We have done an unpublished study with beginning meditators. We found that psilocybin potentiates their engagement with their spiritual practice, and it appears to boost dispositional characteristics like gratitude, compassion, altruism, sensitivity to others and forgiveness. We were interested in whether the psilocybin used in conjunction with meditation could create sustained changes in people that were of social value. And that appears to be the case.
So it is actually changing personality?
Yes. That is really interesting because personality is considered to be a fixed characteristic; it is generally thought to be locked down in an individual by their early twenties. And yet here we are seeing significant increases in their “openness” and other pro-social dimensions of personality, which are also correlated with creativity, so this is truly surprising.
Do we know what is actually happening in the brain?
We are doing neuro-imaging studies. Dr. Robin Carhart-Harris’s group at Imperial College in London is also doing neuro-imaging studies. So it is an area of very active investigation. The effects are perhaps explained, at least initially, by changes in something [in the brain] called “the default mode network,” which is involved in self-referential processing [and in sustaining our sense of ego]. It turns out that this network is hyperactive in depression. Interestingly, in meditation it becomes quiescent, and also with psilocybin it becomes quiescent. This may correlate with the experience of clarity of coming into the present moment.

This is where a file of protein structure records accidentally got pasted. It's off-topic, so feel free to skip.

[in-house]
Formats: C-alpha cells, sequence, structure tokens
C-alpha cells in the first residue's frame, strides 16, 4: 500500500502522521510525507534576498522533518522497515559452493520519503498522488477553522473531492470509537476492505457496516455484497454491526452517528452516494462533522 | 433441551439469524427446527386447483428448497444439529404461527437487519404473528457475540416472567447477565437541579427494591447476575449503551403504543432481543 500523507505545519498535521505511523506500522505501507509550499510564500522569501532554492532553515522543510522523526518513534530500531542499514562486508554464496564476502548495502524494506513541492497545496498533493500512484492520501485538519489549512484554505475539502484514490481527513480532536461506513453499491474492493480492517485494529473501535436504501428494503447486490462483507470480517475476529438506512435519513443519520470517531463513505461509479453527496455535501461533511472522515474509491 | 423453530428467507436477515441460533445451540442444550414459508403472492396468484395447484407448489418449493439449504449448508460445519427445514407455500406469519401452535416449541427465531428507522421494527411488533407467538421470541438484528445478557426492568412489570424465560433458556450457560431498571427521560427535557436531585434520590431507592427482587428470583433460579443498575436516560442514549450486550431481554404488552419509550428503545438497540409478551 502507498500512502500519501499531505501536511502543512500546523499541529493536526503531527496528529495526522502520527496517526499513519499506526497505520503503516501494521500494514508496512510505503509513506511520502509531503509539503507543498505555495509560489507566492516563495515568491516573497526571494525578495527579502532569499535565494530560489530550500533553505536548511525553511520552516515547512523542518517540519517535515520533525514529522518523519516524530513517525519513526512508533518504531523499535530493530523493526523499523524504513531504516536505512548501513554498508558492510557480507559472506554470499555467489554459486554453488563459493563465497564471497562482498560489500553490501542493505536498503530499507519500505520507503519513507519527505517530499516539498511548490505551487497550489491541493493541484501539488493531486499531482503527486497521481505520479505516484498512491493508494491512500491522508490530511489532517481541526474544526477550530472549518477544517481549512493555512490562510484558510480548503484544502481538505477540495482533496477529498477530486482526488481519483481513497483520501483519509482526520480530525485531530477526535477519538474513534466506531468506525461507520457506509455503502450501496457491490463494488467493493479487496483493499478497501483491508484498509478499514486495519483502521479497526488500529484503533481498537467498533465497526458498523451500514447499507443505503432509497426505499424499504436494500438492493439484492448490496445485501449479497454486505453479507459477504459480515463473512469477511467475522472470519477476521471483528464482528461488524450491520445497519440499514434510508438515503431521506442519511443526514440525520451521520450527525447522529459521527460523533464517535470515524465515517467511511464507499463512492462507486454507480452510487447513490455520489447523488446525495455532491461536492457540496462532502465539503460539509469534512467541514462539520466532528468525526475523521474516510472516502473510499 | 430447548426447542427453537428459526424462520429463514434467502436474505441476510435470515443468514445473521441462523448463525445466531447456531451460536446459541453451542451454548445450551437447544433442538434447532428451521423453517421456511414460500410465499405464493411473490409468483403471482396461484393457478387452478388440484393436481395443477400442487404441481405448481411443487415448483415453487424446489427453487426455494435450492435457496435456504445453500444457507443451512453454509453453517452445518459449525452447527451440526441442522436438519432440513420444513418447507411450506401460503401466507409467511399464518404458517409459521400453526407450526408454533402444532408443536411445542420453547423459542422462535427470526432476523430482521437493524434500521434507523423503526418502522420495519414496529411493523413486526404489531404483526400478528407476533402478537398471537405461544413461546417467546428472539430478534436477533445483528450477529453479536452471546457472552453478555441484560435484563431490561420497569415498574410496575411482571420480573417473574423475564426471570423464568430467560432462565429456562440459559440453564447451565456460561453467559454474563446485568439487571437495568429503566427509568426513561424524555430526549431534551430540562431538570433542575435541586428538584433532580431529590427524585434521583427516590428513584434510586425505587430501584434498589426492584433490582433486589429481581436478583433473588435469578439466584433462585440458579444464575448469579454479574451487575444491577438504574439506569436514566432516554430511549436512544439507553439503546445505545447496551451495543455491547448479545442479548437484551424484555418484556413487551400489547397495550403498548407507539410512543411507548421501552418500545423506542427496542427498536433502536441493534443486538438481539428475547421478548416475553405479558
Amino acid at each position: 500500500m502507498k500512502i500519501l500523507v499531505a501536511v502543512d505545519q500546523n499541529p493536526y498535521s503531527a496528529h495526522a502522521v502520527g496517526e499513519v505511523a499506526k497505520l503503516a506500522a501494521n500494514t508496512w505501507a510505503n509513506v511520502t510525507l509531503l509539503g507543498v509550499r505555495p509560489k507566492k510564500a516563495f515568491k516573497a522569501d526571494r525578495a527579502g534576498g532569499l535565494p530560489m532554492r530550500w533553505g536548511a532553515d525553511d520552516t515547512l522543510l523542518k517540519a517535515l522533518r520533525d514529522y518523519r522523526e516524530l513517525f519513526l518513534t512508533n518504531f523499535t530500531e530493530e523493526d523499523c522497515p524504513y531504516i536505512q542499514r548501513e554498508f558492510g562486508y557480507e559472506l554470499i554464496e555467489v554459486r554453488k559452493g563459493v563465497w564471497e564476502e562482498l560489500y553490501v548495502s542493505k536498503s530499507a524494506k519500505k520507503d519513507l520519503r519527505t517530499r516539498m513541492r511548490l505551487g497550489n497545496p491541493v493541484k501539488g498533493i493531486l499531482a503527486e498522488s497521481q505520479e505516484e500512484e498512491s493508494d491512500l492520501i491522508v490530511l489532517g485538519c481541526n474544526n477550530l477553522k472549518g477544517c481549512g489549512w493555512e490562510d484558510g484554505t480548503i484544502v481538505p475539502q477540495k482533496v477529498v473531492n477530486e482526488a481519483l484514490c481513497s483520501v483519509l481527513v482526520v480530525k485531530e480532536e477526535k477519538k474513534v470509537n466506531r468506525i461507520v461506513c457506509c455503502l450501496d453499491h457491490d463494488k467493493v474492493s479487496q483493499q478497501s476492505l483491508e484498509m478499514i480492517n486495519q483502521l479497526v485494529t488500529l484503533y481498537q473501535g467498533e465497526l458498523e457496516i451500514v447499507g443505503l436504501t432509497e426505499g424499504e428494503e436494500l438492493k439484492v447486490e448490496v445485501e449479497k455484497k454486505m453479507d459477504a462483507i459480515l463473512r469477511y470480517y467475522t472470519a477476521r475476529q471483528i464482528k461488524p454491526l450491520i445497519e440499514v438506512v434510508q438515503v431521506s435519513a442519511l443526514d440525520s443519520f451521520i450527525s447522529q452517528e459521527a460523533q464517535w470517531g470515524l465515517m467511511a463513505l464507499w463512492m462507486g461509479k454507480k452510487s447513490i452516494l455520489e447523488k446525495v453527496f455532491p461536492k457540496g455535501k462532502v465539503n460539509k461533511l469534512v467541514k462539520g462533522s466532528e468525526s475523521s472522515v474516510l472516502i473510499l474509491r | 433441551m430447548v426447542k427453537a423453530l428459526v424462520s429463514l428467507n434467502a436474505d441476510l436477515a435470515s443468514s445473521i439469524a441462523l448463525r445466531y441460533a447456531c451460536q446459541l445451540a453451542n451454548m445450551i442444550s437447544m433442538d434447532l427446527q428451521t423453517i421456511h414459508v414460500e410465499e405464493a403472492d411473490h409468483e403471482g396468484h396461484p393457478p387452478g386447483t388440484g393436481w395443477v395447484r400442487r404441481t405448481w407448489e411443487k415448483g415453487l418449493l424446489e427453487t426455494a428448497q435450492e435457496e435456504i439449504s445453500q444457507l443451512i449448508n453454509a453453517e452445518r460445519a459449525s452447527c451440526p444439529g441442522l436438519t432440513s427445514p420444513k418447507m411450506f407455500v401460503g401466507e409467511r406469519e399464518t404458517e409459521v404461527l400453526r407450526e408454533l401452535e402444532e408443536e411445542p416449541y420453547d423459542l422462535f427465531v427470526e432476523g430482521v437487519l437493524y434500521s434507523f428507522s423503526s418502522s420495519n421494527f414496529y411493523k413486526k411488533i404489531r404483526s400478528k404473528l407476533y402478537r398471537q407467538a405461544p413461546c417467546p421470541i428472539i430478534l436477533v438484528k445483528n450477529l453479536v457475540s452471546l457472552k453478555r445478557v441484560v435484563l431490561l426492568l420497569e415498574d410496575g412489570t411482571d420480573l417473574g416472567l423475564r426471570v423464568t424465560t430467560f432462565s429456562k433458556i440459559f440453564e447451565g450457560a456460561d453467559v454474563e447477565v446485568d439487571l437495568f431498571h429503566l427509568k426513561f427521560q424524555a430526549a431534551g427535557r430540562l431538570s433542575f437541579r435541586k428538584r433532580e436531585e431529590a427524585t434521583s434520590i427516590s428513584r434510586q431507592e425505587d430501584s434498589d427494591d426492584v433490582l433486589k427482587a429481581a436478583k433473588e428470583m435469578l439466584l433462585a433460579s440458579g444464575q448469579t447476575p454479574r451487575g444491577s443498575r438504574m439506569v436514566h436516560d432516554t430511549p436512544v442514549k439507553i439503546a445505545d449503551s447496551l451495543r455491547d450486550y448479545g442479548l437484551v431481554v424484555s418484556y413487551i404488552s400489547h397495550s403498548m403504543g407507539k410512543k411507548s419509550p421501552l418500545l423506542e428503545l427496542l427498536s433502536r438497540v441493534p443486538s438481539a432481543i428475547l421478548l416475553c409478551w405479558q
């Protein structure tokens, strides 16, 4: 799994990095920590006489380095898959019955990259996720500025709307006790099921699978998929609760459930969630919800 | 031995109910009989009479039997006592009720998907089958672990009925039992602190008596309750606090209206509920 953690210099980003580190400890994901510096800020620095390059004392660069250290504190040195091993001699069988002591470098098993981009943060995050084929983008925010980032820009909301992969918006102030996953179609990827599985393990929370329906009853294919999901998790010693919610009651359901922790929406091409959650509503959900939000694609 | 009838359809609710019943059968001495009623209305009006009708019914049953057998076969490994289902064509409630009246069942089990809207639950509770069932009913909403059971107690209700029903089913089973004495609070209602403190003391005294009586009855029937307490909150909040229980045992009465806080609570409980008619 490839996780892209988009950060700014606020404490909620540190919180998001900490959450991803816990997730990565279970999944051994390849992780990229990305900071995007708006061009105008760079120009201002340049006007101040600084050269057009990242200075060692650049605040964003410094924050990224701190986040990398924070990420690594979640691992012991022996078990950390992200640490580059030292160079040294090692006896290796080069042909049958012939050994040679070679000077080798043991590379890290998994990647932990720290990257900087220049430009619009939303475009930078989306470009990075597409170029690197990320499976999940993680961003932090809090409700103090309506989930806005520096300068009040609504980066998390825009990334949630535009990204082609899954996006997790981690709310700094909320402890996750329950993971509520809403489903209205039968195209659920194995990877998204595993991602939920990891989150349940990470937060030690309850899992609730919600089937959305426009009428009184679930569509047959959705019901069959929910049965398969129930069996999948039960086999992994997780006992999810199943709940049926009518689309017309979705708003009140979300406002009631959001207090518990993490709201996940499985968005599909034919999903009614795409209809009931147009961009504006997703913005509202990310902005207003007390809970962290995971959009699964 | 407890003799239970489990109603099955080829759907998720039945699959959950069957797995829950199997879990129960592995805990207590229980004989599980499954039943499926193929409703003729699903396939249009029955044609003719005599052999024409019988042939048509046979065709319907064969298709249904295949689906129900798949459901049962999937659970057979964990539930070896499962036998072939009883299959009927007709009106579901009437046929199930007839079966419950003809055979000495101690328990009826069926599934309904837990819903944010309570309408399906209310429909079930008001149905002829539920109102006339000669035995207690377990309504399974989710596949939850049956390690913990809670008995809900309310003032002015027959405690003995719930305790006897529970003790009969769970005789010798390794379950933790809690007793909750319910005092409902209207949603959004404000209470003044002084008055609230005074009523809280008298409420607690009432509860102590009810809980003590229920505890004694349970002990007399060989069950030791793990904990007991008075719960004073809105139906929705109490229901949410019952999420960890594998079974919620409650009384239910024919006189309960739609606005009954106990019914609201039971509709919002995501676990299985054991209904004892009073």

That is perhaps an explanation of the acute effects, but the enduring effects are much less clear, and I don’t think that we have a good handle on that at all. Undoubtedly it is going to be much more complex than just the default mode network, because of the vast interconnectedness of brain function.
What are the practical implications of this kind of neurological and therapeutic knowledge of psychedelics?
Ultimately it is not really about psychedelics. Science is going to take it beyond psychedelics when we start understanding the brain mechanisms underlying this and begin harnessing these for the benefit of humankind.
The core mystical experience is one of the interconnectedness of all people and things, the awareness that we are all in this together. It is precisely the lack of this sense of mutual caretaking that puts our species at risk right now, with climate change and the development of weaponry that can destroy life on the planet. So the answer is not that everybody needs to take psychedelics. It is to understand what mechanisms maximize these kinds of experiences, and to learn how to harness them so that we don’t end up annihilating ourselves.